Private conversations like that are deeply troubling to Trump’s outside legal team, which is working overtime to minimize his exposure to the Russia scandal, according to reports in the Times and Axios.

The ring on Kushner’s finger provides the best form of job security, as the President is unlikely to fire the husband of his daughter and close White House adviser, Ivanka. But Trump hasn’t said much of anything about Kushner this week, even as he’s defended his son, Donald Trump, Jr., who invited Kushner to the rendezvous with Veselnitskaya.

In a Thursday press conference with French President Emmanuel Macron, Trump called his eldest son a “great young man” and a “fine person.” He did not reference Kushner, who by all accounts skipped out of the meeting early, by name, noting only there were “two other people in the room.”

Mackowiak said to expect more strategic distancing and drawn knives from this notoriously leaky, fractious administration as the multiple Russia investigations ramp up.

“Three months ago all their interests were aligned,” he said. “As the story continues to develop, that breaks down over time. They all have their own interests, they all have their own legal strategies, they have to think about themselves.”

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President Donald Trump’s stated timeline of when he learned about the meeting his eldest son attended as part of an explicit Russian government effort to deliver information that would help his campaign makes little sense and conflicts with reporting about when he was first notified about the meeting.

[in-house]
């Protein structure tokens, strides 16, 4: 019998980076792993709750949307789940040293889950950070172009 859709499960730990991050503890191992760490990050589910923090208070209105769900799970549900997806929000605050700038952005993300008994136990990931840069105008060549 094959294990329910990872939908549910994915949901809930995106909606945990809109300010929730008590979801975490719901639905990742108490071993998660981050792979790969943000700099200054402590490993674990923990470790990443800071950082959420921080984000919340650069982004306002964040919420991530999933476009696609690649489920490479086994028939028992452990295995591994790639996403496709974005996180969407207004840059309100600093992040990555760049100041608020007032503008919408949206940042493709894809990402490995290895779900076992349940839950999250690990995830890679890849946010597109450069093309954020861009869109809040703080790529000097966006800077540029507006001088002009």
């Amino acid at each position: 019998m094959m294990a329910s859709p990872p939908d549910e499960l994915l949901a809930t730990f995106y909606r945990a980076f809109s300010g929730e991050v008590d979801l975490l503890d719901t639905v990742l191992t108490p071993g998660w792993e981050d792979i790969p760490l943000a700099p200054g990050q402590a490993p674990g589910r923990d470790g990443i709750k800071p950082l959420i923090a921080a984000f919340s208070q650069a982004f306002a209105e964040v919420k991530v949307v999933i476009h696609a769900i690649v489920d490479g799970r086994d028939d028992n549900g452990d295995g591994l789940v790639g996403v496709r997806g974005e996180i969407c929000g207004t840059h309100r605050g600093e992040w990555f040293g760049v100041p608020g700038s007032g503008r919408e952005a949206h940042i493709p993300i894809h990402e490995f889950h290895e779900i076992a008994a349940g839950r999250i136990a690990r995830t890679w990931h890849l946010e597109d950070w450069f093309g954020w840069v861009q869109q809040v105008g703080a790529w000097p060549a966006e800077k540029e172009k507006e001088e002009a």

Trump insists that, like the public, he only learned recently about the meeting Donald Trump Jr., Jared Kushner, his son-in-law and adviser, and Paul Manafort, his then-campaign manager, held at his Trump Tower campaign headquarters in June 2016.

Dismissing the uproar over the clearest evidence yet that members of his campaign’s inner circle were willing to accept Russian help, Trump told Reuters on Wednesday afternoon that “many people would’ve had that meeting,” which he only learned about “a couple of days ago.”

By Wednesday evening, speaking to reporters aboard Air Force One en route to Paris, that timeline had narrowed.

“He had a meeting, nothing happened with the meeting,” Trump said, referring to his 39-year-old son as a “good boy.” “It was a short meeting as he told me—because I only heard about it two or three days ago.”

“As he told me, the meeting went—and it was attended by a couple of other people who—one of them left after a few minutes—which is Jared. The other one was playing with his iPhone,” he added. The iPhone fiddler apparently referred to Manafort.